An investor may read the complete analysis of Dynemic Products Ltd in the following article: Analysis: Dynemic Products Ltd
Therefore, investors would notice that many times, the investment decisions of the management do not work in favour of shareholders.
The capital allocation decisions of the management take multiple forms like managing the main business line of the company with frequent capacity additions (capital expenditure) plans, investments in new business divisions, subsidiaries, and joint ventures etc.
If the company generates surplus cash, the management of companies takes decisions with respect to the utilization of these funds. It may decide to give it back to shareholders by way of dividends or share buybacks. Alternatively, it may invest it in financial instruments that may include speculative derivative transactions or real estate funds.
To summarise, an investor needs to assess all these aspects of capital allocation by the companies to understand whether the company has made good capital allocation decisions or it has lost money of shareholders. The key aspects to look for are:
- Whether the company is making good returns in its main line of business?
- If the company has formed subsidiaries/joint ventures, then whether these ventures are making good returns?
- Whether the company is doing frequent acquisitions and if yes, then are these acquisitions making good returns?
- Whether the company is diversifying into unrelated business areas?
- Whether the company is able to manage its derivatives exposure efficiently? Any large gain as well as loss due to derivatives is a red flag that the hedging policy of the company is not efficient.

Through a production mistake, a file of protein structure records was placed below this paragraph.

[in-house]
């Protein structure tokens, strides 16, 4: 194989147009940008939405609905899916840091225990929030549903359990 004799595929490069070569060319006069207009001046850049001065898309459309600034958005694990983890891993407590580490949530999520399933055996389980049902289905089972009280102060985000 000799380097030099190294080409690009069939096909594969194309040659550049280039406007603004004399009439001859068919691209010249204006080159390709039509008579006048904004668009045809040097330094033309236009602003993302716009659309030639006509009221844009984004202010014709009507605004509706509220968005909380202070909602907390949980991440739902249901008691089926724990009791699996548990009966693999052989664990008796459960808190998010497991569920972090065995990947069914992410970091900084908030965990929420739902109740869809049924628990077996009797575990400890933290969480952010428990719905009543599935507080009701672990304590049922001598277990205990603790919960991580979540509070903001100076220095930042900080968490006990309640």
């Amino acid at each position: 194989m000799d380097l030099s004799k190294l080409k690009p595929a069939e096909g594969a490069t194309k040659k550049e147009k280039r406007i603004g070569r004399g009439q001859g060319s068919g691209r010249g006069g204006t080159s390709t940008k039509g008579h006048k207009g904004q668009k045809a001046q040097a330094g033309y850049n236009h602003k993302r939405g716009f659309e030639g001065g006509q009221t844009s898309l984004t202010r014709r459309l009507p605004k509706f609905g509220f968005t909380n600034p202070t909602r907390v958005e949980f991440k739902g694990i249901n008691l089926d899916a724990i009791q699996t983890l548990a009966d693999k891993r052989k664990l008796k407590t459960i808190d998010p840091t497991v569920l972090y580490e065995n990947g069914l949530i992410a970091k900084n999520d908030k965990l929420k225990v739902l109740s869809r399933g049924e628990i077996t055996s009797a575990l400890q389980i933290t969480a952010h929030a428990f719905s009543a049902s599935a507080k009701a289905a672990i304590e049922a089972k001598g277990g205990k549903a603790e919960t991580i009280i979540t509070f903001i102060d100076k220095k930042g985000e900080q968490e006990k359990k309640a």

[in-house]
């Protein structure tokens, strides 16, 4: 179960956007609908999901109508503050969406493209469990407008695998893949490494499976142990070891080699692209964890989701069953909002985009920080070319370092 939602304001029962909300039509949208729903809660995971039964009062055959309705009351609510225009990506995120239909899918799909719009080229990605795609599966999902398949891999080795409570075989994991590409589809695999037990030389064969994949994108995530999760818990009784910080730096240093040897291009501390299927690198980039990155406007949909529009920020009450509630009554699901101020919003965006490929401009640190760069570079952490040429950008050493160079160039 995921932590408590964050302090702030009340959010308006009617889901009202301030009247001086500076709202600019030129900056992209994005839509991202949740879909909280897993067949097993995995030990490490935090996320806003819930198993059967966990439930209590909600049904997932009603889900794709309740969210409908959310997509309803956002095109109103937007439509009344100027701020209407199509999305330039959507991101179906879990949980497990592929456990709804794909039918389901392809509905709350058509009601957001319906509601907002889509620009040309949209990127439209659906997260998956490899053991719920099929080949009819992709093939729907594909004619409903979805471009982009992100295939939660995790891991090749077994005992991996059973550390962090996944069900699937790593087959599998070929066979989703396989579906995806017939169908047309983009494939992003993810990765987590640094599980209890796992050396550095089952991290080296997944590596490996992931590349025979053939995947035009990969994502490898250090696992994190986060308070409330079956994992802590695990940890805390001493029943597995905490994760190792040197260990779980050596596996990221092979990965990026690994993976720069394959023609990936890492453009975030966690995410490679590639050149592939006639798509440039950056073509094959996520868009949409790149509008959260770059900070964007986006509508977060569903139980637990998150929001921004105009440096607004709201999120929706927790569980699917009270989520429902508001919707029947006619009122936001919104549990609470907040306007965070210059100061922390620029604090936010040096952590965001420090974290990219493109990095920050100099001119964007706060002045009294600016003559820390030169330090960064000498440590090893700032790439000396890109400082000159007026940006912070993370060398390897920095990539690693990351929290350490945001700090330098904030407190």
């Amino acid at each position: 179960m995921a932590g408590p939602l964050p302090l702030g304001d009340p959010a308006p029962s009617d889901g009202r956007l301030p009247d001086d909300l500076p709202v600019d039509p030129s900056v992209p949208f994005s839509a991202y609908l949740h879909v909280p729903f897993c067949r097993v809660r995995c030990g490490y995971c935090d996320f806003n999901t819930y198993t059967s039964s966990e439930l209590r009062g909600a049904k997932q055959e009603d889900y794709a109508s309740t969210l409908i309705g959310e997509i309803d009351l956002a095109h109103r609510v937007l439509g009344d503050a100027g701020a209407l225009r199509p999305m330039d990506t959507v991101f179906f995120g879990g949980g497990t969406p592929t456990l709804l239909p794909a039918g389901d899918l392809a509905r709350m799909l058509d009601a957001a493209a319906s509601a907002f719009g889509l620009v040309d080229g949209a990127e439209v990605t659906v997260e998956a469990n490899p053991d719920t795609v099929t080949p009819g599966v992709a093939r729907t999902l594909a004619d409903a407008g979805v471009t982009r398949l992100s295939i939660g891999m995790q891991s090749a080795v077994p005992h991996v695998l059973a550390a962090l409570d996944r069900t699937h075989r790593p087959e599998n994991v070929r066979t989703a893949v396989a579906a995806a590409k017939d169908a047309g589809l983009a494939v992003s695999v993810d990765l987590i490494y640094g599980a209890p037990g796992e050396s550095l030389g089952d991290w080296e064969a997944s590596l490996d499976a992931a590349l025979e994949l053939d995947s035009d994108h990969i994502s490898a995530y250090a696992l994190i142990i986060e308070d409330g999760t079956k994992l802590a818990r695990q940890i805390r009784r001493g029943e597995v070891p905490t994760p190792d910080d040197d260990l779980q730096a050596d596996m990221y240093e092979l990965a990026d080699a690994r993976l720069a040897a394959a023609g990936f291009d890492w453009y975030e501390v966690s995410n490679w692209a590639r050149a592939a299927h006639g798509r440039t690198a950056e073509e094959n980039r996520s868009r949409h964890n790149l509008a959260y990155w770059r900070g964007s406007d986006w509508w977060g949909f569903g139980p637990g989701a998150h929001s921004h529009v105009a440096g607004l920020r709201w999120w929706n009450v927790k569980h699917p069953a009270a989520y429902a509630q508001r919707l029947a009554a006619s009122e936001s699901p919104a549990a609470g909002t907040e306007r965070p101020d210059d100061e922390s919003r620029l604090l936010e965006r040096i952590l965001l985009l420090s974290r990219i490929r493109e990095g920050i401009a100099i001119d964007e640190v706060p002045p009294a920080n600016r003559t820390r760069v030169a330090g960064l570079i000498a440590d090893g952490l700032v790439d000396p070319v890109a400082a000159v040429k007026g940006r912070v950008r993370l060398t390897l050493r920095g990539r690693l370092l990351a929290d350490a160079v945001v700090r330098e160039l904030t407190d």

- Whether the company has invested surplus cash in exotic financial instruments like portfolio management services, real estate funds etc.
Further, whenever, an investor attempts to analyse the capital allocation decisions of the management, then it is advised to read the annual reports in detail. This is because many times, the important information related to such decisions like the performance of important subsidiaries, state of investments in joint ventures, derivative transactions etc. is present only in detailed notes and schedules to the financial statements.
We believe that comprehensive ratios like the return of equity (ROE) and return on capital employed (ROCE) etc. may not capture the true essence of capital allocation decisions by the management of the companies. This is because of two main reasons:
- The data used in the calculation of these financial ratios is open to various assumptions, the impact of various cash & non-cash transactions, discretion of management to consider many items as expenses or non-expenses, capitalization of many expenses etc. As a result, only looking at a ratio computed from a few data points from the financial statements may not provide the complete picture of the financial management of companies.
- Moreover, the management of the companies also knows that investors focus on ratios like ROE and ROCE. As a result, many times, the companies attempt to present a rosy picture in their financials using aggressive assumptions so that investors using simplistic ratios may assume that the company is doing a good job of capital allocation.
Therefore, we believe that a comprehensive analysis of the annual report focusing on different investment decisions is needed to understand the true picture of capital allocation by any company.
How do you assess the capital allocation efficiency of the management of any company? What parameters do you use for your interpretations? What has been your experience of analysing capital allocation decision of any company? Has it proved a helpful parameter to differentiate good management from the poor one? It would be great if you could share your experiences with the author and the other readers in the comments section below.
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- We have used the financial data provided by screener.in and the annual reports of the companies mentioned above while conducting analysis for this article.
Registration Status with SEBI:
I am registered with SEBI as an Investment Adviser under SEBI (Investment Advisers) Regulations, 2013
Details of Financial Interest in the Subject Company:
Currently, I do not own stocks of the companies mentioned above in my portfolio.